But Sister Gerald considers her greatest accomplishment to be her role in helping her fellow nuns qualify for compensation for their work. Because they swore a vow of poverty and were not considered employees under federal law, nuns around the country had been ineligiblefor Social Security benefits since the program's inception in 1935, despite having worked for decades in Catholic schools, hospitals and nursing homes for little or no direct income. Sister Gerald conducted a study demonstrating the value of that work and the fairness of compensating religious orders for the work their members did.
"That helped many of the retired sisters in living a fulfilling life after retirement," Wellspring's Felsenthal says.
"I was an instrument of God," she says modestly. "I came up with the idea, and things happened."
Sister Gerald is a petite, fast-talking woman whose mind races with ideas and a drive that belies her years. Recovering in a South Bend convent from a fall last year that broke her neck and leg, she is completing her autobiography, "God Called an Irish Girl."
"It's been a very exciting life," she says in a soft brogue. "I never looked at religious life as an obligation, but an opportunity. My task was to serve the people of God, and that was what motivated me."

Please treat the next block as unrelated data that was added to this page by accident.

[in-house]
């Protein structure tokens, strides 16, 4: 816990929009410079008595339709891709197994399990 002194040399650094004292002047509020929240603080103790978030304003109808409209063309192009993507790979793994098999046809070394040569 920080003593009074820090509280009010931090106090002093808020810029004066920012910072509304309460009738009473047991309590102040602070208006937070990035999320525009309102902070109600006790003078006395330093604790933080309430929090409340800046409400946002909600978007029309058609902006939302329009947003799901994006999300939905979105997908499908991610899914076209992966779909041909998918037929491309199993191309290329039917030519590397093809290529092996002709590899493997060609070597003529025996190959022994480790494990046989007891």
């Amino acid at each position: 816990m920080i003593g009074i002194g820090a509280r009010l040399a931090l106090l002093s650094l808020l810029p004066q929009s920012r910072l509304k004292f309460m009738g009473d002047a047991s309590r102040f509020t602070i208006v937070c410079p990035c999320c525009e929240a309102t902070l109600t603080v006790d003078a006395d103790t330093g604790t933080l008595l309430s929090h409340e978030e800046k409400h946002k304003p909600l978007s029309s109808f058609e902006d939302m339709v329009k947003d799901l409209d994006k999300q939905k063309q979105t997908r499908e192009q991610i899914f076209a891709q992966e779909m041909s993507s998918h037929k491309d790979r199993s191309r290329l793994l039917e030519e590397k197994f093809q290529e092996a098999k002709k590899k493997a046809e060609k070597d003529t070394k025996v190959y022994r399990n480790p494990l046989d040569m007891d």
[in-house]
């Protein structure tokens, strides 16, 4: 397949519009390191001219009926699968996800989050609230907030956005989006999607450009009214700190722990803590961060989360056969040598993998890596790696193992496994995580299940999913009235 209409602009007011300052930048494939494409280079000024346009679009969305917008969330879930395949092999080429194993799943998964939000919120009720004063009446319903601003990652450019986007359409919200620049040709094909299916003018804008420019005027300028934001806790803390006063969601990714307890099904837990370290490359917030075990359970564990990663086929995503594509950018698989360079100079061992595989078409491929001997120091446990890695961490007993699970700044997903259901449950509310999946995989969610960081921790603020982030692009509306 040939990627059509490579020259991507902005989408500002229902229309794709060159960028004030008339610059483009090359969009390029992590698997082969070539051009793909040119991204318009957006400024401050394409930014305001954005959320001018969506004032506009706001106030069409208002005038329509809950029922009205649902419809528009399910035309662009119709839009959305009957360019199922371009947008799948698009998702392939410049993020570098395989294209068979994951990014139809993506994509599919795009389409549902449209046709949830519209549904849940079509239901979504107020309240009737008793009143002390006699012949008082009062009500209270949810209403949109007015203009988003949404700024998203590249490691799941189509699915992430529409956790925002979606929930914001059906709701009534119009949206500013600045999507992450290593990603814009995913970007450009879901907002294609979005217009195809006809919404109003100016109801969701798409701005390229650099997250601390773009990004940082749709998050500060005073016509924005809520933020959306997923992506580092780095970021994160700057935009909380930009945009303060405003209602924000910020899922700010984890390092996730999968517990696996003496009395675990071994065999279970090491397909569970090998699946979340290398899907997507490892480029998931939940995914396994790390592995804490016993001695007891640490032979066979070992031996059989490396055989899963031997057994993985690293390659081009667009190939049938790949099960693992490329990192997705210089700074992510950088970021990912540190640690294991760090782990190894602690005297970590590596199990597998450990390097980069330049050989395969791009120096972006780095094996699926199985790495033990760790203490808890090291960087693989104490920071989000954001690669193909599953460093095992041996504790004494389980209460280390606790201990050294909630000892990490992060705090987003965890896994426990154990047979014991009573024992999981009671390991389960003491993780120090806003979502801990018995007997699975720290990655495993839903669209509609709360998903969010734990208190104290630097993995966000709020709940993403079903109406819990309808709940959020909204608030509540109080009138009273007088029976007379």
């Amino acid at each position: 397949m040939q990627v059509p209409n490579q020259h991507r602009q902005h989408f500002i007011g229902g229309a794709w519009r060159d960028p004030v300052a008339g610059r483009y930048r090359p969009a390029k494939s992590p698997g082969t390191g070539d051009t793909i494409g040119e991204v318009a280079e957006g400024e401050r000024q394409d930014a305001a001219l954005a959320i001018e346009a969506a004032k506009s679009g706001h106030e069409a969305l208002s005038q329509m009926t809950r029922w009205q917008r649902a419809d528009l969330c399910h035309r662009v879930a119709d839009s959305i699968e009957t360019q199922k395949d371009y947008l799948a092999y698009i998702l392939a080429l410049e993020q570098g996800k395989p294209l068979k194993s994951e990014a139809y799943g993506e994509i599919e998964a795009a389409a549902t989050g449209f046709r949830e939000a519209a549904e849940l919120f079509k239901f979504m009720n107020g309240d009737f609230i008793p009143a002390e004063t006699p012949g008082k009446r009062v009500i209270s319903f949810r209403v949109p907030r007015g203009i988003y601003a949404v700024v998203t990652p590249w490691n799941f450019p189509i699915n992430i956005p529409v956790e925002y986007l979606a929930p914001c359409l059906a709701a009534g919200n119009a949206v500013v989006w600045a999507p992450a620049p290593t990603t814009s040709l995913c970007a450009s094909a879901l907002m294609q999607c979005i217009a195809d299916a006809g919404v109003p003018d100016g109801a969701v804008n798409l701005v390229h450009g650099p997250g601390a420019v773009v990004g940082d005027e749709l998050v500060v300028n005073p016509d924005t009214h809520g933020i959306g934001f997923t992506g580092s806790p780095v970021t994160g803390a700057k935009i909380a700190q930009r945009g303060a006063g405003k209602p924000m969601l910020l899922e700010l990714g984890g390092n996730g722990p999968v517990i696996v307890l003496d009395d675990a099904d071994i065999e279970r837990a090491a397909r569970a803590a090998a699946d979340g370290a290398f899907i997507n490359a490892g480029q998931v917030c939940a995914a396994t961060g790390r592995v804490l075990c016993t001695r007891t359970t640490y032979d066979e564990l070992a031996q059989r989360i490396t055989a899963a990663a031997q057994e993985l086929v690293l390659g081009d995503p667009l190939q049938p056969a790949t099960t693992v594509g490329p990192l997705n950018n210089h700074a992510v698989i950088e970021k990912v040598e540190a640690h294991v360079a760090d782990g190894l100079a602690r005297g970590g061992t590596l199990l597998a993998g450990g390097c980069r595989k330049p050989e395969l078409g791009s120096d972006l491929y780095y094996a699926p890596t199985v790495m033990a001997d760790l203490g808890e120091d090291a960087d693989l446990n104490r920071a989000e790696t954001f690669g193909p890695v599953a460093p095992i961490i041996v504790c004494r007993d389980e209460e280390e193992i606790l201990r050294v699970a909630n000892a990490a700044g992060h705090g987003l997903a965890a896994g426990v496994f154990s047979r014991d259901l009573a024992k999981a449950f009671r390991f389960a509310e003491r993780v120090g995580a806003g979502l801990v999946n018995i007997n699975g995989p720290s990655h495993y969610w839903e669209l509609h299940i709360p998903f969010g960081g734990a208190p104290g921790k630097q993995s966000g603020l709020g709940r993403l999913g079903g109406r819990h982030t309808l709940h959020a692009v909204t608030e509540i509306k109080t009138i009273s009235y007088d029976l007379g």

Sister Gerald was born in 1910 in Limerick, Ireland. When she was 12 an explosion during the civil war after the Irish Revolution killed her mother. Her father was a hero of that war. At the age of 19, Sister Gerald joined the Sisters of the Holy Cross in 1929.
"I thought I'd be teaching or nursing," she recalls. "But my superior discovered that I had a flair for administration. I told her it was a mistake, that wasn't what I wanted to do. I could never sit by a desk. God didn't call me for that. My superior suggested I throw myself into the arms of God and let him guide what I do for my people, to leave it all up to him. And that changed my whole life. What I didn't know then is that I would be serving God on every continent except Australia."
In Sister Gerald's long career, many other accomplishments stand out, including receiving the highest award that's given to nonordained Catholics, the Pro Pontifice et Ecclesiae,which she received from Pope John Paul II in 1982 for her contributions to healthcare.
She taught healthcare finance at Indiana University and other colleges, served as a consultant for the Archdiocese of Washington, D.C., spent 24 years in top administrative posts with her religious order and was CEO and chief financial officer for several Catholic hospitals. She has traveled throughout the U.S., plus Africa, Canada, Central and South America, Europe and the Holy Land, teaching, leading hospitals and ministering.
Ever the optimist, Sister Gerald says she is not worried that fewer women are joining religious orders.
"As I've grown older, I've discovered it's not important who teaches, but that it's being taught," she says. "I thank God that now the sisters can be freed to do the things that their religious missions intended. I'm delighting in what's happening. God touches everyone and everything. We are being replaced by lay professionals because God wants us to do things no one else is doing."